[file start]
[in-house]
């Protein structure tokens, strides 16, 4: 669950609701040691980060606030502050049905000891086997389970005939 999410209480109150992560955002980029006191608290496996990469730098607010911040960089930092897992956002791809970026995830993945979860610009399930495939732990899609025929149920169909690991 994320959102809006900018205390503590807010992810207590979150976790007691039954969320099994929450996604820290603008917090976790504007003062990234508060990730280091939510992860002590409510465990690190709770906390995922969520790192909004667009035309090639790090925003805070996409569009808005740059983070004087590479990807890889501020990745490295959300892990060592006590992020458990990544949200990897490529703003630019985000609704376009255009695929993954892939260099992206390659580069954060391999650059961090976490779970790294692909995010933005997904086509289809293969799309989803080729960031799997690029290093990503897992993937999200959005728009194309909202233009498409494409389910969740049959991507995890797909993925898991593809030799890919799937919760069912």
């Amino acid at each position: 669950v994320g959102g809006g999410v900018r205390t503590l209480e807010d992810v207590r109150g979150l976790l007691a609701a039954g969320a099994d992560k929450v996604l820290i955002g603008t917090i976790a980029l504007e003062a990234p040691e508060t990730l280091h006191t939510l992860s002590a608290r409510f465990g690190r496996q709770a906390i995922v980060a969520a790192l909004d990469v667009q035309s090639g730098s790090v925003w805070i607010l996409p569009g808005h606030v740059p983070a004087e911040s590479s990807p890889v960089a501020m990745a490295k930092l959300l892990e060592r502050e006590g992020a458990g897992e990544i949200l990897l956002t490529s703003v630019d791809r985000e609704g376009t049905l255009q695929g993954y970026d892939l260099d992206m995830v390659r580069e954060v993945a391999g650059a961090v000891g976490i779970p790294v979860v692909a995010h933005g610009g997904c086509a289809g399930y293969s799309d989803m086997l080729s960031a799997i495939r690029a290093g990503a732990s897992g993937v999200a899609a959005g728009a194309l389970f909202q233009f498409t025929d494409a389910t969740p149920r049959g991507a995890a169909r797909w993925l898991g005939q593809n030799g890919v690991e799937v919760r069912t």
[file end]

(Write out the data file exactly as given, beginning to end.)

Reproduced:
[in-house]
């Protein structure tokens, strides 16, 4: 669950609701040691980060606030502050049905000891086997389970005939 999410209480109150992560955002980029006191608290496996990469730098607010911040960089930092897992956002791809970026995830993945979860610009399930495939732990899609025929149920169909690991 994320959102809006900018205390503590807010992810207590979150976790007691039954969320099994929450996604820290603008917090976790504007003062990234508060990730280091939510992860002590409510465990690190709770906390995922969520790192909004667009035309090639790090925003805070996409569009808005740059983070004087590479990807890889501020990745490295959300892990060592006590992020458990990544949200990897490529703003630019985000609704376009255009695929993954892939260099992206390659580069954060391999650059961090976490779970790294692909995010933005997904086509289809293969799309989803080729960031799997690029290093990503897992993937999200959005728009194309909202233009498409494409389910969740049959991507995890797909993925898991593809030799890919799937919760069912």
């Amino acid at each position: 669950v994320g959102g809006g999410v900018r205390t503590l209480e807010d992810v207590r109150g979150l976790l007691a609701a039954g969320a099994d992560k929450v996604l820290i955002g603008t917090i976790a980029l504007e003062a990234p040691e508060t990730l280091h006191t939510l992860s002590a608290r409510f465990g690190r496996q709770a906390i995922v980060a969520a790192l909004d990469v667009q035309s090639g730098s790090v925003w805070i607010l996409p569009g808005h606030v740059p983070a004087e911040s590479s990807p890889v960089a501020m990745a490295k930092l959300l892990e060592r502050e006590g992020a458990g897992e990544i949200l990897l956002t490529s703003v630019d791809r985000e609704g376009t049905l255009q695929g993954y970026d892939l260099d992206m995830v390659r580069e954060v993945a391999g650059a961090v000891g976490i779970p790294v979860v692909a995010h933005g610009g997904c086509a289809g399930y293969s799309d989803m086997l080729s960031a799997i495939r690029a290093g990503a732990s897992g993937v999200a899609a959005g728009a194309l389970f909202q233009f498409t025929d494409a389910t969740p149920r049959g991507a995890a169909r797909w993925l898991g005939q593809n030799g890919v690991e799937v919760r069912t």